In one embodiment of the invention, the voice plus 4-wire DDS delivers a 4-wire DDS signal and a voice channel from a telephone company central office to a customer premises over a single twisted pair of telephone wires.

FIG. 2 is a block diagram for a voice plus 4-wire DDS system 200 according to the invention. The voice plus 4-wire DDS system 200 includes a voice plus digital data central office terminal (VF Plus DD COT) unit 201 (e.g., line card) at a central office location 12 and a voice plus digital data service remote terminal (VF Plus DD RT) 203 at a customer premises 14. VF Plus DD COT 201 receives and transmits analog signals VF via lines 205 and 4-wire DDS signals via lines 207. VF Plus DD RT 203 receives and transmits analog telephone signals via line 213 from and to telephone 211. VF Plus DD RT 203 also receives and transmits data signals from DTE 221 via a DSU/CSU 219 via lines 217. The DSU/CSU 219 converts the 4-wire data signals into a signal compatible with the DTE 221. The compatible signal includes RS-232C, V.35, and others.

The VF Plus DD COT 201 and VF Plus DD RT 203 are preferably detachable units which may be easily installed at the telephone company and customer locations, respectively.

Between the VF Plus DD COT 201 and the VF Plus DD RT 203 is a digital subscriber line 204 which is a single twisted pair telephone line. The digital subscriber line 204 transmits multiplexed digital data through the single twisted pair at 160 kbps in a 2B1Q data format, without the use of repeaters, for a typical 18 kft mixed gauge line span. Alternatively, the digital data format may be 4B3T and others.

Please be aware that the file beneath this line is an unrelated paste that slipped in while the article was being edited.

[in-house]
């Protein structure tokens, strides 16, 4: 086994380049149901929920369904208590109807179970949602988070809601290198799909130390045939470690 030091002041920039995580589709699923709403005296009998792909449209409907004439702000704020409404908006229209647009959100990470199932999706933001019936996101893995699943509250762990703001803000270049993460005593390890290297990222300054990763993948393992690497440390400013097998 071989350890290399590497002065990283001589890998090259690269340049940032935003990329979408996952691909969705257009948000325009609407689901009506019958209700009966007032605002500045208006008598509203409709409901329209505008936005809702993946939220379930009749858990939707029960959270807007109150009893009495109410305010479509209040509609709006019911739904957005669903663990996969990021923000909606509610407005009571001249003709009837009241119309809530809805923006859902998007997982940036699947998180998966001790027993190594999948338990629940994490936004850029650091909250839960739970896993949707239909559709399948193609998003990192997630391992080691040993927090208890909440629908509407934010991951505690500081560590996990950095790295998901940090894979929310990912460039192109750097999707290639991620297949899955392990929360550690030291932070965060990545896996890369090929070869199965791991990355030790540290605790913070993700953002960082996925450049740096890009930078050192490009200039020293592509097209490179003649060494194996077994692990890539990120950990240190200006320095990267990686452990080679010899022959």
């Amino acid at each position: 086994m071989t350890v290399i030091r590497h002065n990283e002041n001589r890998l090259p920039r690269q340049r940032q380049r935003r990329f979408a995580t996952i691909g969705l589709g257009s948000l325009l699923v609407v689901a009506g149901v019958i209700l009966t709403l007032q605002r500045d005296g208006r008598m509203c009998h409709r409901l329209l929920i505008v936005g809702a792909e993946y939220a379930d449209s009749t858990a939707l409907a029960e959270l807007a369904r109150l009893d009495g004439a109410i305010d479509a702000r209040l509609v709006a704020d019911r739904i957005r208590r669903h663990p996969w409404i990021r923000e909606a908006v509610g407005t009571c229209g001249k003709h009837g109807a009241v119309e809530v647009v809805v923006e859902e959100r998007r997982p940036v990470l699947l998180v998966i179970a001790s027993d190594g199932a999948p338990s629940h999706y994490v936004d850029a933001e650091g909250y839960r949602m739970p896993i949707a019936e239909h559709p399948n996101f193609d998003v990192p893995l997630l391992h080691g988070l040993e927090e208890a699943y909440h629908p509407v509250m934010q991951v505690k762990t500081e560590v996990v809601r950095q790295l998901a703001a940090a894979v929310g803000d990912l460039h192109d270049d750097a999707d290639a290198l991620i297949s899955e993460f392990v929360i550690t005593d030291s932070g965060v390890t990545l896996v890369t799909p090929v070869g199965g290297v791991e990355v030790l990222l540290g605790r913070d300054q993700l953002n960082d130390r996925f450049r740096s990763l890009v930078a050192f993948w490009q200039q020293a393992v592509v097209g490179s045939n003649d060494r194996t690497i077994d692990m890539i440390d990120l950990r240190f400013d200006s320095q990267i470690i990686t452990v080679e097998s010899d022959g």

FIG. 3 illustrates a block diagram of a VF Plus DD COT 201 according to the invention. The VF Plus DD COT 201 includes a digital subscriber line transformer (DSL Xfmr) 301, an ISDN echo cancellation-quaternary (IECQ) circuit 303, an ISDN communications controller (ICC) circuit 305, a microprocessor 307, a custom integrated circuit 309, a coder-decoder (CODEC) filter 311, a digital data service transceiver (DDS-B) 313, a hybrid transformer (Hybr. Xfmr) 315, data transformers (Data Xfmr(s)) 317, 319, among other elements.

Outgoing 4-wire DDS signals (CO DDS Rcv) enter the Data Xfmr 317 via lines 321 from a channel bank in the central office. The Data Xfmr 317 and associated resistive elements (not shown) isolate, condition, and impedance match the outgoing 4-wire DDS signals for use in the DDS-B 313. The outgoing 4-wire DDS signals from the Data Xfmr 317 enter the DDS-B 313 via lines 325.

The DDS-B 313 performs selected clock recovery and data formatting operations.

In particular, the DDS-B 313 recovers a clock (Clk) signal from the transmitted outgoing 4-wire signal from the Data Xfmr 317 for use by the custom integrated circuit 309 and other circuit elements via line 329. The clock signal is preferably at a signal rate of 56 kHz from a dedicated 56 kbps DDS or a switched 56 kbps service. The DDS-B 313 also converts the 4-wire outgoing signal from the Data Xfmr 317 from the bipolar signal into a unipolar binary TTL signal defined by D+ and its inversion D− for use at the custom integrated circuit 309 via lines 331. The D+ and the D− signals also provide certain error monitoring and correction features and the like.

Outgoing analog signals such as voice and the like exit a central office two wire POTS interface circuit via lines 205 and enter a hybrid transformer 315. The hybrid transformer 315 isolates, conditions, impedance matches, and separates the outgoing analog signals into send and receive direction signals for transmission to the CODEC filter 311 over lines 349. The hybrid transformer 315 also converts the outgoing analog signals from a 2-wire format into a 4-wire format.